Chapter 12: Stress and Health Psychology
Chapter Review

Sources of Stress
Coping With Stress
How Stress Affects Health
Sources of Extreme Stress
The Well-Adjusted Person

We experience stress when we are faced with a tense or threatening situation that requires us to change or adapt our behavior. Adjustment refers to any attempt we make to cope with a stressful situation, balancing our needs and desires against the demands of the environment and the realistic possibilities available to us. How we adjust to the stresses in our lives affects our health; prolonged or severe stress can contribute to physical and psychological disorders. Health psychology is a subfield of psychology concerned with the relationship between psychological factors and physical health.

Some life-and-death situations, such as war and natural disasters, are inherently stressful. Even events that are usually viewed as positive, such as a wedding or a job promotion, may be stressful because they require change or adaptation.

Because most people have a strong desire to maintain order in their lives, any event that involves change will be experienced as stressful. The Social Readjustment Rating Scale (SRRS) developed by Holmes and Rahe measures how much stress a person has undergone in any given period by assigning point values to a series of life-changing events. An alternative measure of stress experienced by college students has been developed by Renner and Mackin.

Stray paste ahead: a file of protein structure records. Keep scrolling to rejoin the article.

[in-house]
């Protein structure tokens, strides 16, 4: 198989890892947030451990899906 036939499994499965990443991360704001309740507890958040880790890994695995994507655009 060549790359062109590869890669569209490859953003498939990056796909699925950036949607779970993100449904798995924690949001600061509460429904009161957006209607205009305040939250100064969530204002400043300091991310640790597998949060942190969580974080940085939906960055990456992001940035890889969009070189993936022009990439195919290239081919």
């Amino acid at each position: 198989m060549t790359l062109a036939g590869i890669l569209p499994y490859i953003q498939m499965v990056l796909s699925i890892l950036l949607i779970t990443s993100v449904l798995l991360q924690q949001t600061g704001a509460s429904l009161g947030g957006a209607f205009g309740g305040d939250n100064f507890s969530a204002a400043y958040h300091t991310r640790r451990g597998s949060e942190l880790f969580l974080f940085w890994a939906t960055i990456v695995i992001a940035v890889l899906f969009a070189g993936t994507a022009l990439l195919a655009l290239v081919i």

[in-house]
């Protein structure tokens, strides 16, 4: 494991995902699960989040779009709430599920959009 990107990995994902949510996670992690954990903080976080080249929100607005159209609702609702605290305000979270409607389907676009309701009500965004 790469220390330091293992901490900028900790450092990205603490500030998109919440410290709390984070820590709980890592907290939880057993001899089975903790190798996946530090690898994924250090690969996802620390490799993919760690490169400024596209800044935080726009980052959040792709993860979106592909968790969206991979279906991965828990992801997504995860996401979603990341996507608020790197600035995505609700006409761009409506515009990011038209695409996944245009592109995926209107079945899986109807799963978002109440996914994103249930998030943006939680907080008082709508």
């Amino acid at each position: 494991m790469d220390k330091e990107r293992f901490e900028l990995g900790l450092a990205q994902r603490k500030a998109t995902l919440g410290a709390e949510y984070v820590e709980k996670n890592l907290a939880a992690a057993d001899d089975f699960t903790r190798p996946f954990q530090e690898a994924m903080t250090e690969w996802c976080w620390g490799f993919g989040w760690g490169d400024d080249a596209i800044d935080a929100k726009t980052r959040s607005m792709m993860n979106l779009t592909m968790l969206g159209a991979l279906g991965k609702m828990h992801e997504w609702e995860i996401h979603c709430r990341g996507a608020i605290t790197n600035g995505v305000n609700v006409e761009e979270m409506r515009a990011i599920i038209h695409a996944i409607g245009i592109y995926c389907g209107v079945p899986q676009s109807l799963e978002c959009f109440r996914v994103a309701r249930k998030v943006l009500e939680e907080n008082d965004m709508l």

Click here to view the College Life Stress Inventory table

Much stress comes from nonevents or hassles, defined as petty annoyances, irritations, and frustrations. Major events often trigger the little hassles that give rise to stress.

Pressure also contributes to stress. Pressure can derive from both internal and external forces; in either case, we feel forced to intensify our efforts or to perform at higher levels.

We feel frustrated when someone or something stands between us and our goal. Five basic sources of frustration are delays, lack of resources, losses, failure, and discrimination.

Conflict arises when we are faced with two or more incompatible demands, opportunities, needs, or goals. Kurt Lewin analyzed conflict in terms of approach and avoidance, and showed how these tendencies combine to characterize three basic types of conflict. Someone who is simultaneously attracted to two incompatible goals experiences an approach/approach conflict, in which the person must either make a choice between the two goals or opportunities or modify them so as to take some advantage of both goals. The reverse of this problem is avoidance/avoidance conflict, in which a person confronts two undesirable or threatening possibilities. People usually try to escape this kind of conflict or vacillate between the two possibilities. Also difficult to resolve is an approach/avoidance conflict, in which a person is both attracted to and repelled by the same goal or opportunity. People in this dilemma eventually reach a point where the tendency to approach equals the tendency to avoid and they vacillate until they finally make a decision or until the situation changes.

Click here to view the Types of Conflict table

Self-imposed Stress
Sometimes people subject themselves to stress by internalizing a set of irrational, self-defeating beliefs that add unnecessarily to the normal stresses of living.

Stress and Individual Differences